A consortium of San Antonio's USAA Real Estate, Dallas' Centennial Real Estate and San Francisco's Montgomery Street Partners bought the shopping center in December 2015. Its official name soon reverted back to CONNECTICUT POST MALL.

J.C. Penney announced the shuttering of one hundred and twenty mall-based stores in March 2017. The CONNECTICUT POST location, in business as a Penney's for over 25 years, would begin closing with a liquidation sale, starting April 17. The store went dark in June.


The Bridgeport Sunday Post
The Bridgeport Sunday Herald
The New Haven Register / "Keys To The Highway" / Melissa Nicefaro / July 8, 2002 (Fusco Construction)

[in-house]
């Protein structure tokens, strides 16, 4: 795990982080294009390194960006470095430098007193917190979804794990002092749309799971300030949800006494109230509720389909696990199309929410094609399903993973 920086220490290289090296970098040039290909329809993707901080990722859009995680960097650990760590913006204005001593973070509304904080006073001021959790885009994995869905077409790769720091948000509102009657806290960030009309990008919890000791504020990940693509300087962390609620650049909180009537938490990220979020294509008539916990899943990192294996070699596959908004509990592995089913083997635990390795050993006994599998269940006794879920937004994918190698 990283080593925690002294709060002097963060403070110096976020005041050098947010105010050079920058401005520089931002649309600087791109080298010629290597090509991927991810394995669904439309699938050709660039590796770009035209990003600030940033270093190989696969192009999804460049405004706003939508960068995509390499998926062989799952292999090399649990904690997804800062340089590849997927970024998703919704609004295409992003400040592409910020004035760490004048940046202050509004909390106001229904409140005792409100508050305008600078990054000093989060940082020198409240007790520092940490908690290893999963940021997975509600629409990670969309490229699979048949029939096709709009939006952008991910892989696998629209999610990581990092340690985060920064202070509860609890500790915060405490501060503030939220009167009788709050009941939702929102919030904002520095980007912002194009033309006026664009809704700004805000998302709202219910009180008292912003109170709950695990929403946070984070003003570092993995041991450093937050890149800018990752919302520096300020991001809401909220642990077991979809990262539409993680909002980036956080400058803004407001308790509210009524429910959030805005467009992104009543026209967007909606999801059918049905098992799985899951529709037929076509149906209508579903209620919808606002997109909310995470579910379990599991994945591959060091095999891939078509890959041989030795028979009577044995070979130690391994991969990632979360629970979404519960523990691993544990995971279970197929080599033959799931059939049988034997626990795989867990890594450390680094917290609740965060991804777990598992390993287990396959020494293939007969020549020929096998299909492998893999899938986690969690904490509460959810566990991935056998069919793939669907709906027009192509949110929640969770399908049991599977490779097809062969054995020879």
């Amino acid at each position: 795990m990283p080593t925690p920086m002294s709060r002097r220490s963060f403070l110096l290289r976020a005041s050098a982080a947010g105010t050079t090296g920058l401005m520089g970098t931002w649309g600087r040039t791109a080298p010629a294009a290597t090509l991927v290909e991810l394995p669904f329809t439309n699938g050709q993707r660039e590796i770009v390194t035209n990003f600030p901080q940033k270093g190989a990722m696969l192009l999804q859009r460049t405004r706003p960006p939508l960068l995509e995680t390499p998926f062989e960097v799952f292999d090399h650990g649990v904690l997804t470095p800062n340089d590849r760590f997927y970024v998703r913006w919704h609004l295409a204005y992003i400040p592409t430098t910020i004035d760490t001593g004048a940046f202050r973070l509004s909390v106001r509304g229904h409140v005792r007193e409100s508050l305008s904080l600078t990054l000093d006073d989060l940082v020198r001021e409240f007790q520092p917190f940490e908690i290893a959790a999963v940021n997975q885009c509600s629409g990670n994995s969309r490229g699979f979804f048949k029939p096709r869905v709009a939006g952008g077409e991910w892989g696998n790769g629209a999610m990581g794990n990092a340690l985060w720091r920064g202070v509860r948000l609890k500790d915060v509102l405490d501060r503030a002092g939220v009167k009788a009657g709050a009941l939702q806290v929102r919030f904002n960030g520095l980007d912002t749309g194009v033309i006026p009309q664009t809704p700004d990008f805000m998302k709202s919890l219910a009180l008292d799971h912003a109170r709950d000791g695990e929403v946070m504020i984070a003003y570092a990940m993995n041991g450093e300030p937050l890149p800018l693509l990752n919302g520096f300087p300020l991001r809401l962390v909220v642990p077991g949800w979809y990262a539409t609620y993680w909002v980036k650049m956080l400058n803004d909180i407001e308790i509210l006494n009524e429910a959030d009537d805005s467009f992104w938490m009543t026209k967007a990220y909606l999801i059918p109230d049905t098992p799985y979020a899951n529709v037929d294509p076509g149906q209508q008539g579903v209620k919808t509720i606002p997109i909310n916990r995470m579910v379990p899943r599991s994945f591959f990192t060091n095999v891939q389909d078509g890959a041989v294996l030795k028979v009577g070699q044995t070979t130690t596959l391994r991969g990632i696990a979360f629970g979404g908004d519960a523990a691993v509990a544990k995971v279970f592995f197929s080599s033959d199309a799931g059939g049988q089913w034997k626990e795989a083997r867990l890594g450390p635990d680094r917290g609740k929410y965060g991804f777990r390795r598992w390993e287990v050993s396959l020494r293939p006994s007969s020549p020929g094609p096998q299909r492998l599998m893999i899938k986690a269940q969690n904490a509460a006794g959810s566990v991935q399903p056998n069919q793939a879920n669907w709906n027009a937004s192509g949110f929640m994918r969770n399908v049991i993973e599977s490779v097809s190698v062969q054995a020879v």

Assessor's Online Database For Milford County
"Westfield Connecticut Post" article on Wikipedia
"Filene's" article on Wikipedia
"Wavz 13" Flickr Photostram / "Cinema de Lux Key Feature In New Mall Addition" / Posted by Corey Sipe / August 15, 2006 (The Westfield Group) (Centennial Real Estate)


The graphic from The Bridgeport Sunday Herald illustrates a key moment in the mall's history that is described in the article. The image is of lower resolution than the original (copies made would be of inferior quality). The image is not replaceable with free-use or public-domain images. The use of the image does not limit the copyright owners' rights to distribute the image in any way. The image is being used for non-profit, informational purposes only and its use is not believed to detract from the original image in any way.